How is vitamin D deficiency diagnosed?

A doctor may use blood tests, x-rays, physical examination and medical history to diagnose someone with vitamin D deficiency. Blood tests measure the levels of a particular form of vitamin D called 25-hydroxyvitamin D, or 25(OH)D for short. According to the Institute of Medicine, people are deficient if they have less than 12 nanograms per milliliter (ng/mL) of 25(OH)D in their blood.

People with levels of 12 to 20 ng/mL are considered "at risk" for vitamin D deficiency. Symptoms such as bowlegs or knock-knees in children, and thinning bone as measured by bone density tests and x-rays, are other factors that might prompt a doctor to consider a diagnosis of vitamin D deficiency. A doctor may also suspect vitamin D deficiency if he or she knows that a person doesn't get enough exposure to sunlight or has a poor diet. Talk to your doctor if you think you might be at risk for vitamin D deficiency.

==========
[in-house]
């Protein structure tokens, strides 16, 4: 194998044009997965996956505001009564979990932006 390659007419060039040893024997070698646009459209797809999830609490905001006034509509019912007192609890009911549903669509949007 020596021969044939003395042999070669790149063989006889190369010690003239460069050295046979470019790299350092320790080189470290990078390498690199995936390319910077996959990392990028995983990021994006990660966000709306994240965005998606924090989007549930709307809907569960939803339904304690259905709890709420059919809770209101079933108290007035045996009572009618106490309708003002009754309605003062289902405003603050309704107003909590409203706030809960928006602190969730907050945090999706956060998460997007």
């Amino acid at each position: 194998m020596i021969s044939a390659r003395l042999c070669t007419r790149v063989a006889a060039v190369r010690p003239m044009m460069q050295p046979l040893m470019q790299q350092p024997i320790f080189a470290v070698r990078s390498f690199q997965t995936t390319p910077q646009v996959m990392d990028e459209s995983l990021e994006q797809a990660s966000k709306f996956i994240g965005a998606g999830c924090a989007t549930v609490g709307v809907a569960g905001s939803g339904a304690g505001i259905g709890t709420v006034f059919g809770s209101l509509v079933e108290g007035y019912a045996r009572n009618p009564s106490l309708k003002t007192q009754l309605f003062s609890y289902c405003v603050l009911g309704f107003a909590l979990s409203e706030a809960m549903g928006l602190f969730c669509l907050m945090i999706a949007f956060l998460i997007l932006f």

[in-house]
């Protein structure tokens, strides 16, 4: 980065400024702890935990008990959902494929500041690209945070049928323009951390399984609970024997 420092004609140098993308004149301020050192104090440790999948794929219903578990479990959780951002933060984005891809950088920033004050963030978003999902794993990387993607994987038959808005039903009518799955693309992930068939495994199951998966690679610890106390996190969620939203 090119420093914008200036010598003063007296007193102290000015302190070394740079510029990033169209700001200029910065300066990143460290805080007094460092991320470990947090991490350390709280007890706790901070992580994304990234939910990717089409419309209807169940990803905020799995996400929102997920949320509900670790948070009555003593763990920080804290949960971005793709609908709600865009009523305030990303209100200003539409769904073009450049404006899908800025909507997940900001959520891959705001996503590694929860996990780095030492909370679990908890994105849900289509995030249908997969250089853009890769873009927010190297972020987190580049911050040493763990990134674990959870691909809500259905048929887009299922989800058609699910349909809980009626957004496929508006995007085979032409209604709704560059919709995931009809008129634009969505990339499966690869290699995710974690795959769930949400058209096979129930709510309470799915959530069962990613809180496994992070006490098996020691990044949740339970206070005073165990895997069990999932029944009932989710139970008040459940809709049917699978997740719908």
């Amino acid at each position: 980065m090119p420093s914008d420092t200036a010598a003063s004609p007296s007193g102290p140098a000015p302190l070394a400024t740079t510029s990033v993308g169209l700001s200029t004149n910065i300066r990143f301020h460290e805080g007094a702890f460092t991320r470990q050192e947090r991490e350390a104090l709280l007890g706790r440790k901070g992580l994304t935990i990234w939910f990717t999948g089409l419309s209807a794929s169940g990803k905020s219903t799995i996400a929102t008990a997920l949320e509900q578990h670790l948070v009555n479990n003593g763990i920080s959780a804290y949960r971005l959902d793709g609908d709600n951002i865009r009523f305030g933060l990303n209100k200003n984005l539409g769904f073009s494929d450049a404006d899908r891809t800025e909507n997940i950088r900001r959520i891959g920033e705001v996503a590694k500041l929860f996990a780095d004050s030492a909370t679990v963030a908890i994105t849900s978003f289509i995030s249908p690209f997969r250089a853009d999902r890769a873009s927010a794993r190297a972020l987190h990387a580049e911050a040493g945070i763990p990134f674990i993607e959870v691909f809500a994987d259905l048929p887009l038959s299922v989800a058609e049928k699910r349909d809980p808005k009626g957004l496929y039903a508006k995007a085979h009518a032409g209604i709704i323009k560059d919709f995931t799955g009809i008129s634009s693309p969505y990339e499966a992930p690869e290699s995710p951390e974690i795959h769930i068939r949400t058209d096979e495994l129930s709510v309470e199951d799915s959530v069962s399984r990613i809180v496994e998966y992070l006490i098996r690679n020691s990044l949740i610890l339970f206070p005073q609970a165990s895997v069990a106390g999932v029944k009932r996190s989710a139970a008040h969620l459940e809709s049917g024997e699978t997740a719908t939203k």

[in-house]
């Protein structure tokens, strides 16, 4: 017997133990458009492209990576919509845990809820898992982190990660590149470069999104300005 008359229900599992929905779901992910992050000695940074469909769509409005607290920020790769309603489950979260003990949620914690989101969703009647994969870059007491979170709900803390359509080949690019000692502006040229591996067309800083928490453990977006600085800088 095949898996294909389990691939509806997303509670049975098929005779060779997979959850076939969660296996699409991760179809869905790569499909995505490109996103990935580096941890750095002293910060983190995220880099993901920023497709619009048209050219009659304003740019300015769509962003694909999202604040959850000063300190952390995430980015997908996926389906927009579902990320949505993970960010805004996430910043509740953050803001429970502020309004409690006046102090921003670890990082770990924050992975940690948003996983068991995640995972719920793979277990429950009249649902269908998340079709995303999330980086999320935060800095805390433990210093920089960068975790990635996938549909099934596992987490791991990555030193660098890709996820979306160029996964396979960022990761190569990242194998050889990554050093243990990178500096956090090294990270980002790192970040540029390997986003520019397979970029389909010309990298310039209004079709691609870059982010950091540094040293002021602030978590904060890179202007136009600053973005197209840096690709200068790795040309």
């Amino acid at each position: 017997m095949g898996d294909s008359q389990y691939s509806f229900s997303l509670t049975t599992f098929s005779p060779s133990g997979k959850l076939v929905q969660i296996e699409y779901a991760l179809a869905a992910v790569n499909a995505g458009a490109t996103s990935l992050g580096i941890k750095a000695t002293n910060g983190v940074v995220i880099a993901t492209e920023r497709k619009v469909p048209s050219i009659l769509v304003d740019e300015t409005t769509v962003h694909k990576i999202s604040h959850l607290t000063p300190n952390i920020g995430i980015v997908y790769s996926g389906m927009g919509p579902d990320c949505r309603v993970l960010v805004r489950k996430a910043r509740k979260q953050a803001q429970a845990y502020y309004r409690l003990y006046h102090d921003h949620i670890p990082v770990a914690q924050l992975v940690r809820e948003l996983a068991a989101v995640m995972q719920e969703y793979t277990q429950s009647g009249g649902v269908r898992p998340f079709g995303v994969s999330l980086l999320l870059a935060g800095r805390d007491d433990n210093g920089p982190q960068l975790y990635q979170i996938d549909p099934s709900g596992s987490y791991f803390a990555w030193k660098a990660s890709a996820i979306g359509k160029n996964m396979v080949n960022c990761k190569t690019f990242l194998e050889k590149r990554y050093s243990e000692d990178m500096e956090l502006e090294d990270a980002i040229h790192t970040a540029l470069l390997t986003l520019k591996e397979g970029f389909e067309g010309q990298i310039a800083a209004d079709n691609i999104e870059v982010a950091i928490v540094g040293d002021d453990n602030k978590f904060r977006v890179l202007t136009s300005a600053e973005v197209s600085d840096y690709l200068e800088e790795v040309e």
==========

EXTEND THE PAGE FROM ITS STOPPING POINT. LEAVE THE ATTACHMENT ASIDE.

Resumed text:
Dr. Robin Miller, MD
Internal Medicine
Vitamin D deficiency can be diagnosed with a simple blood test. Laboratories vary on what they consider to be deficient. I like for my patients’ blood levels of vitamin D to be between 40 ad 80 ng/ml.

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Important: This content reflects information from various individuals and organizations and may offer alternative or opposing points of view. It should not be used for medical advice, diagnosis or treatment. As always, you should consult with your healthcare provider about your specific health needs.